Acas has issued a new booklet on how to handle collective redundancies following the Government’s changes to the rules on collective redundancy consultation, including a reduction in the minimum consultation period from 90 days to 45 days when 100 or more redundancy dismissals are proposed within 90 days. Among other things, the Guide sets out case studies and provides a ten-point checklist for handling collective redundancies. The Trade Union and Labour Relations (Consolidation) Act 1992 (Amendment) Order 2013, which effects the changes, has now been published in its final form following its approval by Parliament on 26 March. The changes came into force on 6 April.
The Guide is intended to offer clarity for employers, employee representatives and employees about what the law says on collective redundancy (where 20 or more employees may lose their jobs within a 90-day period at a single establishment), the impact of case law and what common sense recommends. The Guide uses the word ‘must’ to indicate something is a legal requirement, and ‘should’ to indicate what Acas considers to be good employment practice.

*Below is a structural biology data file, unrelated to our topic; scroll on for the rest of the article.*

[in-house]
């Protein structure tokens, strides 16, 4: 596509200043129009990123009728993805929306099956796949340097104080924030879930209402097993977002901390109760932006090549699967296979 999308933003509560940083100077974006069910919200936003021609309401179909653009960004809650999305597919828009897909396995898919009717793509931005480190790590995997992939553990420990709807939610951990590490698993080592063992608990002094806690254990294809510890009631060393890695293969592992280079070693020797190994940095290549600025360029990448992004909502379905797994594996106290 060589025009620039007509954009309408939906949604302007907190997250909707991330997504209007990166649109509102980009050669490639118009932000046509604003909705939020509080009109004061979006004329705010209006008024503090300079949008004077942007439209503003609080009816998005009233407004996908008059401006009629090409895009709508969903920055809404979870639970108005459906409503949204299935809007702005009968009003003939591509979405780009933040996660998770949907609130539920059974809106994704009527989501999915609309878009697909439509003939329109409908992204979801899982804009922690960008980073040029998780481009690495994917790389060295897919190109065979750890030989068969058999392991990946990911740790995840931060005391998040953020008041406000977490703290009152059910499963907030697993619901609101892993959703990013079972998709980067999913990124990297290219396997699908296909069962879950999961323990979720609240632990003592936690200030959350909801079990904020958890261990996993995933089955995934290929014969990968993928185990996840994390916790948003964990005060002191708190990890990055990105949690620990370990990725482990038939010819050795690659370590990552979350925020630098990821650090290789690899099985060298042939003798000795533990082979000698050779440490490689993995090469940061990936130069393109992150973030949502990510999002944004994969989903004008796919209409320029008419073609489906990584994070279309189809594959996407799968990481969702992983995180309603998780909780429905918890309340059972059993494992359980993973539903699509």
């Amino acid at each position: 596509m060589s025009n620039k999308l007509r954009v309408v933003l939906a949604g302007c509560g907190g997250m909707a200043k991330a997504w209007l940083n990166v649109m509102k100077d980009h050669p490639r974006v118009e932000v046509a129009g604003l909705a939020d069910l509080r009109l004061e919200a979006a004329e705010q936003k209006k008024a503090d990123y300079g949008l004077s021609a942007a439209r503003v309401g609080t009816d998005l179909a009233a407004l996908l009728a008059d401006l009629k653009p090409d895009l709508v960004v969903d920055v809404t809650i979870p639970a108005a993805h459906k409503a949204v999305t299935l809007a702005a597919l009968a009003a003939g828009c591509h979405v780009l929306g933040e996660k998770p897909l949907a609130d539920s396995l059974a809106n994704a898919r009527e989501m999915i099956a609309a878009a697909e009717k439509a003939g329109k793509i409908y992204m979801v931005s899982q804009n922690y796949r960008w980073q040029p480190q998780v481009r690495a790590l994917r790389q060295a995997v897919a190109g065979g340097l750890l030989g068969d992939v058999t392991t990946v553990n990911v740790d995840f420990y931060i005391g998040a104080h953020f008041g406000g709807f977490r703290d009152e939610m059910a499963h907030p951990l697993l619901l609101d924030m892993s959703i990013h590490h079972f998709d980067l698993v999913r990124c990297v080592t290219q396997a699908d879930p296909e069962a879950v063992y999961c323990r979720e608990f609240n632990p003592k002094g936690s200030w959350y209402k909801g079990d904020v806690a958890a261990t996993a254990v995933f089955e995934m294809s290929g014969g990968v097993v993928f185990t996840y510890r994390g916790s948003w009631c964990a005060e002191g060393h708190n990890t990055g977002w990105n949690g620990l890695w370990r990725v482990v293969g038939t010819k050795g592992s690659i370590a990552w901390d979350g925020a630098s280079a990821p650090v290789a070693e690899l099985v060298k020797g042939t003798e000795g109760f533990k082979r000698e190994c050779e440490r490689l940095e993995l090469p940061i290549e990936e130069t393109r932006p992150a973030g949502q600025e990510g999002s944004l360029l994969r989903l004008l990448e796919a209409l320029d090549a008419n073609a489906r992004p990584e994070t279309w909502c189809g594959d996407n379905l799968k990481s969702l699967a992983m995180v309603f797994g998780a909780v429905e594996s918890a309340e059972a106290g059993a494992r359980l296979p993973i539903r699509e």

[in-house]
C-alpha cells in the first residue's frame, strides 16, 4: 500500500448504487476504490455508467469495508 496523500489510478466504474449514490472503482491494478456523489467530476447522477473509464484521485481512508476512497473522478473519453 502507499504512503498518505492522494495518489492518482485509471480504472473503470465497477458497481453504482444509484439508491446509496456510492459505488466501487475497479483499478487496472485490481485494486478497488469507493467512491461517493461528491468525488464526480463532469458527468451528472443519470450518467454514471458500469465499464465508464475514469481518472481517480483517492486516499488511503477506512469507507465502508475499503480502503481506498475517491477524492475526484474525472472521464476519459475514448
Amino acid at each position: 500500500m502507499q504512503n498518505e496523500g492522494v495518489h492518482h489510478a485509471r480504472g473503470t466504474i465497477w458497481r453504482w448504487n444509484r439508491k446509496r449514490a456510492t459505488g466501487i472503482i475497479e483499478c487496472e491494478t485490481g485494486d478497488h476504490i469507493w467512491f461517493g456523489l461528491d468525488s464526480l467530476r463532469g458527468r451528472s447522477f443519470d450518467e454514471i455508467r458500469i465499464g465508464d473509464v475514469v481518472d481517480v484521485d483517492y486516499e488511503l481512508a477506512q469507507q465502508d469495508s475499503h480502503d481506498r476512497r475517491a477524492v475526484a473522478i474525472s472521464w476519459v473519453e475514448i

On the difficult issue of what constitutes an ‘establishment’ for the purposes of collective redundancies the guidance states that, according to the ECJ, an ‘establishment’ means, depending on the circumstances, ‘the unit to which the workers made redundant are assigned to carry out their duties’. To help establish whether a workplace can be classed as an establishment, Acas suggests asking if a workplace:
is a distinct entity
with a degree of permanence and stability
with the ability to carry out the tasks it has been assigned, and
with a workforce, technical means and organisational structure that allow it to carry out its function.
Where employees work at different geographical sites Acas also recommends:
checking what individual contracts of employment say, in terms of any geographical location the employee is assigned to and any relevant management structure, and
being clear about what actually happens in practice. Are there any patterns to where employees work and for what periods of time.
In relation to fixed-term contracts the guidance suggests that, when counting the number of redundancies proposed, the employer must include any fixed-term contracts if the employer proposes to terminate the contract early on grounds of redundancy. Where a fixed-term contract is terminated on the date agreed in the contract, this does not need to be included in the number of proposed redundancies, even if it is within the same period of time as the proposed collective redundancies. This reflects another change made by the Order, excluding fixed-term contracts from the calculation of redundancy numbers.